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Families Finally Getting the Message Regarding Income Protection

It seems that families in the UK may finally be making income protection a top priority according to an Aviva insurance company survey.

family income cover photoThe study found that compared with an average of 36 percent, UK couples with at least two children are more likely to have cover, with 45 percent of them purchasing protection.

Since August 2012, single UK parents have increased their cover to 21 percent. Increasing incomes since 2011 and the ability to save more money may be responsible for this positive trend.

Income Protection Trends

Aviva found that private health insurance is most popular with couples who plan to have children. Couples with at least two children are most likely to have critical illness policies while income protection is most popular with parents who have only one child.

Louise College, protection distribution director at Aviva, commented that the recent savings movement has positive implications for the future. She noted that despite restricted budgets, more families are establishing financial safety nets.

Insurance Firms Failing with Customer Data

Some life insurance policies can be established as income protection plans, making regular pay-outs to beneficiaries over time rather than issuing a lump sum pay out following the death of the insured. Though providers may offer convenient options, they could do even better if they used consumer data more effectively.

An IBM survey revealed that 84 percent of the UK insurance companies surveyed did not consolidate customer data into one database

The ability to offer personalized services is important in the life insurance industry. Providers are seeking ways to market products more effectively to target audiences. Unfortunately, 54 percent of the 50 companies participating in the IBM survey used at least six information technology systems each and stored records in multiple systems.

They are doing themselves a disservice by failing to integrate customer data. Integration would provide a single view of each customer, making it easier to weave  communication channels together.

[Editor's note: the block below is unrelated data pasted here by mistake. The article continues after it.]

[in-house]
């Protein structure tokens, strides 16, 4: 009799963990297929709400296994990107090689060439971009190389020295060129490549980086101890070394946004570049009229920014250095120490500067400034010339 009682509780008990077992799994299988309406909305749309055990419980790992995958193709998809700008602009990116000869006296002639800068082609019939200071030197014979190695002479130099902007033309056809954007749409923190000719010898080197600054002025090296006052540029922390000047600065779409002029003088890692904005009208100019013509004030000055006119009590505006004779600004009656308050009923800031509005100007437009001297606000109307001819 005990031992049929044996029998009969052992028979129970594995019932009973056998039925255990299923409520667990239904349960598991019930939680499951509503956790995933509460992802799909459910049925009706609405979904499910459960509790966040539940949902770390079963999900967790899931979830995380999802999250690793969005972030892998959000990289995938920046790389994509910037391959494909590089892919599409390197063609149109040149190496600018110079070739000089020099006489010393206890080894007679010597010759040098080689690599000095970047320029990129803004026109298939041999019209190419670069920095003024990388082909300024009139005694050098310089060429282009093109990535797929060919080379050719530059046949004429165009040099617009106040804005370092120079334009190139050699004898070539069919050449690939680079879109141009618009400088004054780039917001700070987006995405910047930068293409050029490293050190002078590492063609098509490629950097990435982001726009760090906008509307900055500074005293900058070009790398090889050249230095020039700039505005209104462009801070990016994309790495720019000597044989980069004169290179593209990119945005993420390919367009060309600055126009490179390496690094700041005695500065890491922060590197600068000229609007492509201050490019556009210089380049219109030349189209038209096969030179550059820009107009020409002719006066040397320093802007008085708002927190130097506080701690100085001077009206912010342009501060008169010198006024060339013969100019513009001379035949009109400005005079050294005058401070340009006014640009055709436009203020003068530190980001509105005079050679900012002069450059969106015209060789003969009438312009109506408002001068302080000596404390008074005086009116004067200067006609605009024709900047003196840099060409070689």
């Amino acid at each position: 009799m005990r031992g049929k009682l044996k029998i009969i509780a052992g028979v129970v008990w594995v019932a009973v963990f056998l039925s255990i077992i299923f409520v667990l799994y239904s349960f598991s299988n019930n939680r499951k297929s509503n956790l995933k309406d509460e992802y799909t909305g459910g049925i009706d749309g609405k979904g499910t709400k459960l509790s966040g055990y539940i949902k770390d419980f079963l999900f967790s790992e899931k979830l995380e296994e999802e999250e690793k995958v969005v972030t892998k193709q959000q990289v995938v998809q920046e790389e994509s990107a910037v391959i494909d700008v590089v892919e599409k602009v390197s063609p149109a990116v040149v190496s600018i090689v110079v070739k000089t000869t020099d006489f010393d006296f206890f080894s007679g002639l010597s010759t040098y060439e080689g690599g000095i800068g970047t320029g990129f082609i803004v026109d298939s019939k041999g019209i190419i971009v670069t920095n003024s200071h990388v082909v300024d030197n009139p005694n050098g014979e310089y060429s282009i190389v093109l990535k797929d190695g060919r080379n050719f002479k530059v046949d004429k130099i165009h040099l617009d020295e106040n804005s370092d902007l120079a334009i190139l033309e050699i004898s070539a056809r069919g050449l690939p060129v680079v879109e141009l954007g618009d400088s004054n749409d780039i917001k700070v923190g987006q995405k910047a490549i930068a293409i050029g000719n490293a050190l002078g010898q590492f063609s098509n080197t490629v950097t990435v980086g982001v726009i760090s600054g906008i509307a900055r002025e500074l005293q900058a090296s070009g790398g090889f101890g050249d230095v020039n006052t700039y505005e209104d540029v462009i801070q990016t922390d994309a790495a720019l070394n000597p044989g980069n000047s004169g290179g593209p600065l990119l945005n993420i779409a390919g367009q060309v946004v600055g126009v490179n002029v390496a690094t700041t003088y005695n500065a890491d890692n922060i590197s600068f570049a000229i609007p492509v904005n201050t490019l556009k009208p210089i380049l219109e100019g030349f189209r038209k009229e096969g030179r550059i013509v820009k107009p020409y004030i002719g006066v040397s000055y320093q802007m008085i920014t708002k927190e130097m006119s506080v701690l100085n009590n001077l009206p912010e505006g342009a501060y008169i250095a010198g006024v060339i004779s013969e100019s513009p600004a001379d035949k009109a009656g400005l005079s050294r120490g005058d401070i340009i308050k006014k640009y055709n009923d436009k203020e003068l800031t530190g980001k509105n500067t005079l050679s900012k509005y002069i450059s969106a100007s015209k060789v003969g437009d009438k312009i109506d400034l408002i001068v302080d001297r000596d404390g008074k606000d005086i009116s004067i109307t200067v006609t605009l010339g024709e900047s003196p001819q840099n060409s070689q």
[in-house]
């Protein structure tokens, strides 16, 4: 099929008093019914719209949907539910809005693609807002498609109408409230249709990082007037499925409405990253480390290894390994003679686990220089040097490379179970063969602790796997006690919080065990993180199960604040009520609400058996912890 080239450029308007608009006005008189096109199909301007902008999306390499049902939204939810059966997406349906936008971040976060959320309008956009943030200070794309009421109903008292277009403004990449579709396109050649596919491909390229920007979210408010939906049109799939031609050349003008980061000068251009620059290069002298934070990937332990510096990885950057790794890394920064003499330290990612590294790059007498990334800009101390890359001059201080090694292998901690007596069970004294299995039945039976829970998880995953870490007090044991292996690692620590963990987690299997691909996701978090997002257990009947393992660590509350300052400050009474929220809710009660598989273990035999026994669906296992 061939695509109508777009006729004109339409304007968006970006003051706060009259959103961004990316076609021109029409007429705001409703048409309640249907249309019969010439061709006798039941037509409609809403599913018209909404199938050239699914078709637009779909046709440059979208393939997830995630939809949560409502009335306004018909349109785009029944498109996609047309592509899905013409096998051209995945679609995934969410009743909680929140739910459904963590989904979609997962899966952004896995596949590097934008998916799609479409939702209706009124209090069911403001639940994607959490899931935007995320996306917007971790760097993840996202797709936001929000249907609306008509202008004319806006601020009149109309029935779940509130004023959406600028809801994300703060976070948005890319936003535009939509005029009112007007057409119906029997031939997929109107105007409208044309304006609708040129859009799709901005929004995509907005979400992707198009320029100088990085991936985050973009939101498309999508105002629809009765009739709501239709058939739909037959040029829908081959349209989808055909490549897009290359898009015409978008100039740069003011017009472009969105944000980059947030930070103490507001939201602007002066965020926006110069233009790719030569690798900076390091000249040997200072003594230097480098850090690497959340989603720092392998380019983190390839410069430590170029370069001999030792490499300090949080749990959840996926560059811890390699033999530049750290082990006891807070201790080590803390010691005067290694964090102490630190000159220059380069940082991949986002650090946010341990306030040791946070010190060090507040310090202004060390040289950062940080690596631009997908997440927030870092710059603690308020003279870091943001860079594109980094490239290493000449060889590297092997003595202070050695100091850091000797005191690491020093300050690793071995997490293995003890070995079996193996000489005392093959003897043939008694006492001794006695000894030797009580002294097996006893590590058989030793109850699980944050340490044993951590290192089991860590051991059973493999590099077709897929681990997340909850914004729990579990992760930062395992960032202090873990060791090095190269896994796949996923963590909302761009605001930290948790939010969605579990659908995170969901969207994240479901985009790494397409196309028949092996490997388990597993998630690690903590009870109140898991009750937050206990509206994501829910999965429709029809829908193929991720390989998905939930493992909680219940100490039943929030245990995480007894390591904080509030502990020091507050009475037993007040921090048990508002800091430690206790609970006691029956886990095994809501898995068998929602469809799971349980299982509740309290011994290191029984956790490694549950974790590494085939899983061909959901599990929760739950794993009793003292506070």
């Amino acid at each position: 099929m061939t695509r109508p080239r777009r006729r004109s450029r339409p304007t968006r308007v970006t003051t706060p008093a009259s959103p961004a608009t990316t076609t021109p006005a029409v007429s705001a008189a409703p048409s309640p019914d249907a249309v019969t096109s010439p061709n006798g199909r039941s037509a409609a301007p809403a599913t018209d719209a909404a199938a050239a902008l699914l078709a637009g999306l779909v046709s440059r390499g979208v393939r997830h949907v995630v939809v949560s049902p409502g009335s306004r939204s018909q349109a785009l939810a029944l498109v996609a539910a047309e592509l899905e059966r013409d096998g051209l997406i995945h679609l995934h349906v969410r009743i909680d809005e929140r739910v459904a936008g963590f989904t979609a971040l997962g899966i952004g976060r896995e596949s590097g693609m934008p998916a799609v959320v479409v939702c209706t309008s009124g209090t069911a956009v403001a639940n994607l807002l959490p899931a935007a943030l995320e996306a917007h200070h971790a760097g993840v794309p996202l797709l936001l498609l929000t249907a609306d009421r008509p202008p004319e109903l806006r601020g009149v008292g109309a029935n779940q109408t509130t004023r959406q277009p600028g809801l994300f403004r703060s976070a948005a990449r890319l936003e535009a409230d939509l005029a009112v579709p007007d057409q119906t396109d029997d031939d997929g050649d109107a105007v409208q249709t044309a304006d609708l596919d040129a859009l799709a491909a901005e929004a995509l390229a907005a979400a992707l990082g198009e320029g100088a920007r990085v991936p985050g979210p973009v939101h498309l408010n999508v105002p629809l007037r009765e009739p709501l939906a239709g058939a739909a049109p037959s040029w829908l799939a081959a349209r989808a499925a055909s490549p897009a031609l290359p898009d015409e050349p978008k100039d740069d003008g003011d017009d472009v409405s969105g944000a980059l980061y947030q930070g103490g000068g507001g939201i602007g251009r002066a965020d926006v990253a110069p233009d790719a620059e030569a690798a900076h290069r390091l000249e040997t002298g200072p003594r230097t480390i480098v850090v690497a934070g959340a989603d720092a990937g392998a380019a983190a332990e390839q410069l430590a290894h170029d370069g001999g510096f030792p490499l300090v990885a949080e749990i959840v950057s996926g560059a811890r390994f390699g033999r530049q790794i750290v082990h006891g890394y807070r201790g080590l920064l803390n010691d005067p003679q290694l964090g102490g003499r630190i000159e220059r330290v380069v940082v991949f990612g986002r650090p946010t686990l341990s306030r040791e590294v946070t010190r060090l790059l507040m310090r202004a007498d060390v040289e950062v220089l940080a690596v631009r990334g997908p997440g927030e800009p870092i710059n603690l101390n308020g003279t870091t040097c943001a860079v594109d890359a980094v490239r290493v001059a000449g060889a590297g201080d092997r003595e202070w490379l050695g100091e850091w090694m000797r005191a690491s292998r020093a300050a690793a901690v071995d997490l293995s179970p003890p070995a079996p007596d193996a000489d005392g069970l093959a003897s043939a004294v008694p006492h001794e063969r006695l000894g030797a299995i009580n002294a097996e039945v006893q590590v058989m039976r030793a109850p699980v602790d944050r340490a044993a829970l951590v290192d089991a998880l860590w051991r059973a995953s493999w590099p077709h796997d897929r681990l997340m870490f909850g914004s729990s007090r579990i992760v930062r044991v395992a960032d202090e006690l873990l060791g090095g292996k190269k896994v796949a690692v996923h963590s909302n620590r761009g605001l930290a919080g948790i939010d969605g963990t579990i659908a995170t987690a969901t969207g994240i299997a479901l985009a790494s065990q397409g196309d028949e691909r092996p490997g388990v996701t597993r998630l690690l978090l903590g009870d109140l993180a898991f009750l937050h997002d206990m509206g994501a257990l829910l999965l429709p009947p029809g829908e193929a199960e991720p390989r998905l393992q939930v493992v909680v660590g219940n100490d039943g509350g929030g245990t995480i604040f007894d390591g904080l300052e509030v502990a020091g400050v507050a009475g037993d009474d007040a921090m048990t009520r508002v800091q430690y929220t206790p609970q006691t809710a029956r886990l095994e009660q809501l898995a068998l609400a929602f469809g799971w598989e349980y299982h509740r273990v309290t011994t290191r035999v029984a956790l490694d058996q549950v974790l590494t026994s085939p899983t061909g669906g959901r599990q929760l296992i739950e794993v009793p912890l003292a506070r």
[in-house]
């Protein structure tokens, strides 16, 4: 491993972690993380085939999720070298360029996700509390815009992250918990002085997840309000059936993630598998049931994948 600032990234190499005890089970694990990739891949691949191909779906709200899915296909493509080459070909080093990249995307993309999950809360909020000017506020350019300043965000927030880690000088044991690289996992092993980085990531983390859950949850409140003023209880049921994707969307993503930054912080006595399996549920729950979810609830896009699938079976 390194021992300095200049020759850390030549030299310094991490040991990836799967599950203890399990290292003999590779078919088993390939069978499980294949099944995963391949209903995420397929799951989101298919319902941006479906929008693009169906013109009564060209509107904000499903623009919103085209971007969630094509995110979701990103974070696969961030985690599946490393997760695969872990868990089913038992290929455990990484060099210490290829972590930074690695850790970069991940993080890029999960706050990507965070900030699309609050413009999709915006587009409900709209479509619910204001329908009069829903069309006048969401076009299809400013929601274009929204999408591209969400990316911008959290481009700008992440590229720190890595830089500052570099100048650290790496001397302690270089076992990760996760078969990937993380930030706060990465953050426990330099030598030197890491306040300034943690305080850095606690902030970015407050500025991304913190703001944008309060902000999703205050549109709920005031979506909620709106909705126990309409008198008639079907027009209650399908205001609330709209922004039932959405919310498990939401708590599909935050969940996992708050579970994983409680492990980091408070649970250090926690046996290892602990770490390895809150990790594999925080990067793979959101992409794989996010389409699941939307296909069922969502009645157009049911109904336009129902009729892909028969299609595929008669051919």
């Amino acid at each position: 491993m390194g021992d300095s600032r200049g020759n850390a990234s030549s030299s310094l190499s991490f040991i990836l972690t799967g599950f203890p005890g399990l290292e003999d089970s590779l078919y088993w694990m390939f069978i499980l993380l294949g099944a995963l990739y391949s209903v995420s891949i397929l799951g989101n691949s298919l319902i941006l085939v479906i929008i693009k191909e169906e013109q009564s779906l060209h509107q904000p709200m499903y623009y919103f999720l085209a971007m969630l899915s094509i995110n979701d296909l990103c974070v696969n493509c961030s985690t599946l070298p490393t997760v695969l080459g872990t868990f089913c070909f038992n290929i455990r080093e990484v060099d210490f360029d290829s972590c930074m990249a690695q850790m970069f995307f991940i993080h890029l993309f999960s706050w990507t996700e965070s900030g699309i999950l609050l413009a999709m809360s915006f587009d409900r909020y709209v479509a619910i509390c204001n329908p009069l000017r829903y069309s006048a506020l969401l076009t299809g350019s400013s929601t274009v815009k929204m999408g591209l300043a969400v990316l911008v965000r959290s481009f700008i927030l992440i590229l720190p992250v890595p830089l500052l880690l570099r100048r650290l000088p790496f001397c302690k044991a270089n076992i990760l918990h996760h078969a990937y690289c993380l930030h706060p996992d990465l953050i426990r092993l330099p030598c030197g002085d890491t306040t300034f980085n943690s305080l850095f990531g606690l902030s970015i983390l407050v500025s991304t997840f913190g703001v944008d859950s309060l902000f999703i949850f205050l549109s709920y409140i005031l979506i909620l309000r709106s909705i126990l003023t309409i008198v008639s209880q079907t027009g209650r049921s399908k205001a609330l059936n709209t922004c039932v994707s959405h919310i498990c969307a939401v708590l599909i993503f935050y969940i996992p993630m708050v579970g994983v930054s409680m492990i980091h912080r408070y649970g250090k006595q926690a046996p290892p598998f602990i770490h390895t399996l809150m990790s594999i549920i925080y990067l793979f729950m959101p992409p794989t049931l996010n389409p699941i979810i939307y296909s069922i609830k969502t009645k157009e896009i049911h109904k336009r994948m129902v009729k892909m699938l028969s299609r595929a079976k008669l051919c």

Thirty-eight percent of the companies surveyed had no integration, with each broker or line or business using a different database. At only 24 percent of the organizations was data generated by quote engines across mobile apps, websites, and call centres totally integrated.

Only four percent of the companies surveyed claimed to capture and retain all customer transactions. The average amount of customer data retained was 64 percent.

Detailed Survey Is Quite Revealing

According to the 2011 IBM survey of chief marketing officers, lack of data integration was noted as the main barrier to technology use for marketing improvement. Customers want to deal with companies that know them personally. This movement, driven by the retail sector, must be embraced by the insurance industry.

Of the respondents to the CMO survey that used basic spread sheets and databases to collect, analyse, and manage customer data, 57 percent said they were performing poorly when it came to getting new customers or retaining existing ones. Nearly nine out of every ten were concerned that sales could be affected by lack of integration of customer data.

At an insurance company, the information technology and marketing departments enable the organization to create consistent experiences for customers. They look at each customer holistically across life insurance and other lines of business. Without the right systems and tools in place, this is not possible.

The majority of companies surveyed are focusing on streamlining processes, placing this endeavour ahead of cost savings.